Pokémon 3: The Movie

on April 06, 2001 by Dwayne E. Leslie
As with its predecessors, the "Pokemon 3" is preceded by a featurette--a lively 18-minute tale in which our favorite electrical yellow rodent, Pikachu, is stranded. The festive-jazz infused journey features a cornucopia of Pocket Monsters making their screen debuts. Enemies become allies and they band together to form a colorful Pokemon construction crew, each using his, her or its special power to save a pivotal fixture in the Pokemon community.

   When the "Spell of the Unown" feature begins, the audience is led into the world of the Unown Pokemon. The glyph-marked creatures are "like alphabet soup, without the soup," as one character observes. Acting as a collective, the 26 cryptic entities have the power to bring human thoughts and dreams into reality. When a five-year-old named Molly mysteriously loses her father, the Unown are activated and alter reality, concocting a crystallized storybook land that can only be manipulated by the young girl's wishes. Then enters her guardian, Entei, a griffin-like Pokemon that has unlimited powers--as long as Molly believes in him.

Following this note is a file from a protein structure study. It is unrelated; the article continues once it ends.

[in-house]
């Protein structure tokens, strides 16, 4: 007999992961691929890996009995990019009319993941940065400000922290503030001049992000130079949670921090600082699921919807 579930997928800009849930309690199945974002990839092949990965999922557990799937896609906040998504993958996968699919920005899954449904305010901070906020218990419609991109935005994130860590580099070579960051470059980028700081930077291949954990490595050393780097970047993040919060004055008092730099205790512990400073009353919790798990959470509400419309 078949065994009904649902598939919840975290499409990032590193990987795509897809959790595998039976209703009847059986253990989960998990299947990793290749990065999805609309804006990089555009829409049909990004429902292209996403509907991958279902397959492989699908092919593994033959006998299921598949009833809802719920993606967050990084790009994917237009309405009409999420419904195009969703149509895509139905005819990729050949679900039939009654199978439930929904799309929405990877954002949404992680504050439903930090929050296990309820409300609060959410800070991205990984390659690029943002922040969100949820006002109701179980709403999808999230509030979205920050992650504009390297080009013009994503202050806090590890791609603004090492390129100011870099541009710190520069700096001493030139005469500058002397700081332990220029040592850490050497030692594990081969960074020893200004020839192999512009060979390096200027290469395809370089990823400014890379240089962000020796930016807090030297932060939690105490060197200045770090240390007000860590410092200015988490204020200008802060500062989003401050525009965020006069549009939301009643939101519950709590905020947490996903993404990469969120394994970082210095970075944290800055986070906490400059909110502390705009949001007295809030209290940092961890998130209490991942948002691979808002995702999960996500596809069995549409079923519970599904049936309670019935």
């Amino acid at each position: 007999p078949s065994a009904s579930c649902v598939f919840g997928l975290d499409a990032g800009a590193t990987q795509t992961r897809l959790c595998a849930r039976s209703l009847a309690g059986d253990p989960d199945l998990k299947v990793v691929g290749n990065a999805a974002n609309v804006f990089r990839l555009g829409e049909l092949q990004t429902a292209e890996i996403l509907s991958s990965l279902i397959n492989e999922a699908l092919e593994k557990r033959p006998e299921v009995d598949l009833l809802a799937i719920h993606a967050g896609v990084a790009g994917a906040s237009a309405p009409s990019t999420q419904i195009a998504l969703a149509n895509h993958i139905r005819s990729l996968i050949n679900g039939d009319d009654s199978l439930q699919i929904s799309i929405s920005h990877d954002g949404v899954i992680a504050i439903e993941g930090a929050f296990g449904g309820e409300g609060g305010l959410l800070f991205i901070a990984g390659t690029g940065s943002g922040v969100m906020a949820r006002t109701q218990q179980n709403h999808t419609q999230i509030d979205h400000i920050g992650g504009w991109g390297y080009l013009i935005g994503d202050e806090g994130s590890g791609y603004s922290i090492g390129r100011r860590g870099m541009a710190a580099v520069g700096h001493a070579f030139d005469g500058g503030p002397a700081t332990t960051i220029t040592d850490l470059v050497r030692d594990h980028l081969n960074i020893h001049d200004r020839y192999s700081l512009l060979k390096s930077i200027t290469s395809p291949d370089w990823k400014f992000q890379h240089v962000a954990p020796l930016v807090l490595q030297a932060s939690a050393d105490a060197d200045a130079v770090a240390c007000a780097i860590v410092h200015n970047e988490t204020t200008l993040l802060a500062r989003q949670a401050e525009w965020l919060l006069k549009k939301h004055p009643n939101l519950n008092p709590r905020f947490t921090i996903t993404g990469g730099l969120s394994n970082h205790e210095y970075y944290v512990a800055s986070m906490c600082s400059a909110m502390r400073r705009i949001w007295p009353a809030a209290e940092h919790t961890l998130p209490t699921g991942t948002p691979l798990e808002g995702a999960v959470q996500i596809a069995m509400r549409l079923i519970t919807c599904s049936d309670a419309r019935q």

The story's hero, Ash, becomes involved when Molly wishes for Ash's mother to become her own. Now Ash has to rely on his skills, friends and family to defeat the Unown and Entei in order to save his mother and Molly.

   The operative word for this film is "more." There are more new Pokemon introduced, more trainer-against-trainer battles and, most importantly, a bigger heart to the story: The first Pokemon movie barely had one and it was missing altogether in the second. Fans will be elated by the abundant action and by the way the movie crosses over to include the storyline from the television episodes.

   When the smoke of the mayhem subsides, the characters manage to get the point across to young Pokemon trainer-hopefuls that a real trainer fights hard, knows when to quit and puts friendship first. Voiced by Veronica Taylor, Eric Stuart, Rachael Lillis and Maddie Blaustein. Directed by Kunihiko Yuyama and Michael Haigney. Written by Takeshi Shudo. Produced by Norman J. Grossfeld. A Warner Bros. release. Animated. Rated G. Running time: 91 min

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